By KAREN MACPHERSON
January 21, 2006
In her budget testimony last year, Chao again asked Congress to increase the maximum fines levied by the Mine Safety and Health Administration, which is part of the Labor Department.
But the Bush Administration sent no legislation to Capitol Hill, and Congress took no action.
Three weeks ago, White House press secretary Scott McClellan highlighted the proposal as he fended off criticism of the administration's record on mine safety after 12 miners died in the Sago Mine in West Virginia.
McClellan said improved mine safety had been an administration priority. "In fact," he said, "this administration proposed a fourfold increase in fines and penalties for violations of Mine Safety and Health Administration rules."
But it was not until this week that the Bush administration finally sent legislation to Congress to increase the maximum fine to $220,000. Labor Department officials said the increase would help ensure that mine operators abide by safety rules, and congressional Republicans indicated they would seriously consider the proposal as congressional hearings begin on the Sago Mine tragedy.
"MSHA itself and all of its policies, which includes fines, certainly are under review by our committee," said Steve Forde, spokesman for the House Education and the Workforce Committee, chaired by Rep. John Boehner, R-Ohio.
"Definitely fines and the structure of fines are going to be under consideration," Forde added.
Congressional critics, however, said the Labor Department already has the authority to raise fines for safety violations and that the current flurry of activity on the issue is window dressing designed to deflect attention from what they argue is the Bush administration's poor enforcement record.
"The Bush administration is attempting to hide the fact that it could have assessed much higher fines without needing to come to Congress for permission," said Rep. George Miller, D-Calif., the top Democrat on the House Education and the Workforce Committee.
"It has always had the authority to impose higher fines; while Congress sets the ceiling for fines, the administration sets the floor, and it has been hugging it for five years. The fact is that, under the Bush Administration, the Mine Safety and Health Administration has cozied up to the mining industry, rather than aggressively protecting mineworkers' health and safety."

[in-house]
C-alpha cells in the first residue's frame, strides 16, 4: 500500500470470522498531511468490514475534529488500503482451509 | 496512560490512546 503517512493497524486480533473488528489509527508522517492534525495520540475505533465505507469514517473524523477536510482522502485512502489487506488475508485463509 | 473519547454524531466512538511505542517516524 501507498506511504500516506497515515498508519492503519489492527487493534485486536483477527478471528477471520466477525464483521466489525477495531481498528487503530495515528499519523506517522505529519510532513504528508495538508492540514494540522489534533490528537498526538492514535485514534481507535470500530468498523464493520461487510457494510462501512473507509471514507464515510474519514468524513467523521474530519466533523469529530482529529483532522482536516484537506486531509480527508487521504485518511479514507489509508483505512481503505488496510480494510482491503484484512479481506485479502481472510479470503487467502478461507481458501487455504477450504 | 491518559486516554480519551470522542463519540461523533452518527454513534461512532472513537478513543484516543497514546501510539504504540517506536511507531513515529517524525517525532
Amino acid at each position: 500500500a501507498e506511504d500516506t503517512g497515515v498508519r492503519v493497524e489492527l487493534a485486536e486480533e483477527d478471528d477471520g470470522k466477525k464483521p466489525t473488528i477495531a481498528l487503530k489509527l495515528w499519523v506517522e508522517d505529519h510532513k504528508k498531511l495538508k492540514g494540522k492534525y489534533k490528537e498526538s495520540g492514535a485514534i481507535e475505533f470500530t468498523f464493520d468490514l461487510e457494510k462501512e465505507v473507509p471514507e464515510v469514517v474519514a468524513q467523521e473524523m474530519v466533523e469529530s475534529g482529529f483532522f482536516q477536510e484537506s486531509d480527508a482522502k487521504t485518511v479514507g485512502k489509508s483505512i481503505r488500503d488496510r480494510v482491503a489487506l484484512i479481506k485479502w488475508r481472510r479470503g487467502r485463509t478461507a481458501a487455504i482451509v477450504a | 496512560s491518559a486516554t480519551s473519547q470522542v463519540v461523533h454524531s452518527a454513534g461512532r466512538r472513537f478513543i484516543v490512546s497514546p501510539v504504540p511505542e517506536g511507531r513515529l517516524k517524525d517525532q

Tom Gavin, press secretary for Sen. Robert Byrd, D-W.Va., said the administration decided to act to increase fines to improve its image and to help reduce the budget deficit.
"The White House never put forward legislation or sent to Congress any formal proposal about it," Gavin said. "Now the White House is trotting it out in an effort to make themselves look a little better in light of the enormous violations at the Sago Mine and other mines around the country."
Ellen Smith, publisher of Mine Safety and Health News, contends that raising the top fine from $60,000 to $220,000 won't mean much unless the administration can also persuade Congress to change the "penalty criteria" used by administrative judges in determining whether to reduce fines proposed by MSHA.
Judges have to look at the financial condition of the company, Smith. If a fine impairs the company or hurts them in their business, then the penalty is going to get lowered.
"The whole thing about the Mine Act is that you can't fine a mine operator out of business. They have to be able to continue to be in business."
Smith pointed to a recent case in which a miner died and the mine operator was fined $53,000. The fine eventually was lowered to $18,000 "because of the financial condition of the operator and the size of the business," she said.
"Maybe increasing the fines is what's needed to be more of a deterrent," Smith said. "But if a guy losing his life isn't a deterrent, I don't know what is."
Carol Raulston, a spokeswoman for the National Mining Association, which represents mining companies, said her group hasn't yet taken a position on the administration's proposal to increase the maximum fine safety violations.
"Historically, we believe that our success in reducing accidents and fatalities can largely be attributed to the introduction of new technologies, better training, (and) increased safety awareness," Raulston said.
"That's where historically we have focused our efforts. I think that everyone will be looking at whether or not increased fines can play a role. But that's not something that has been identified as increasing safety in the past."
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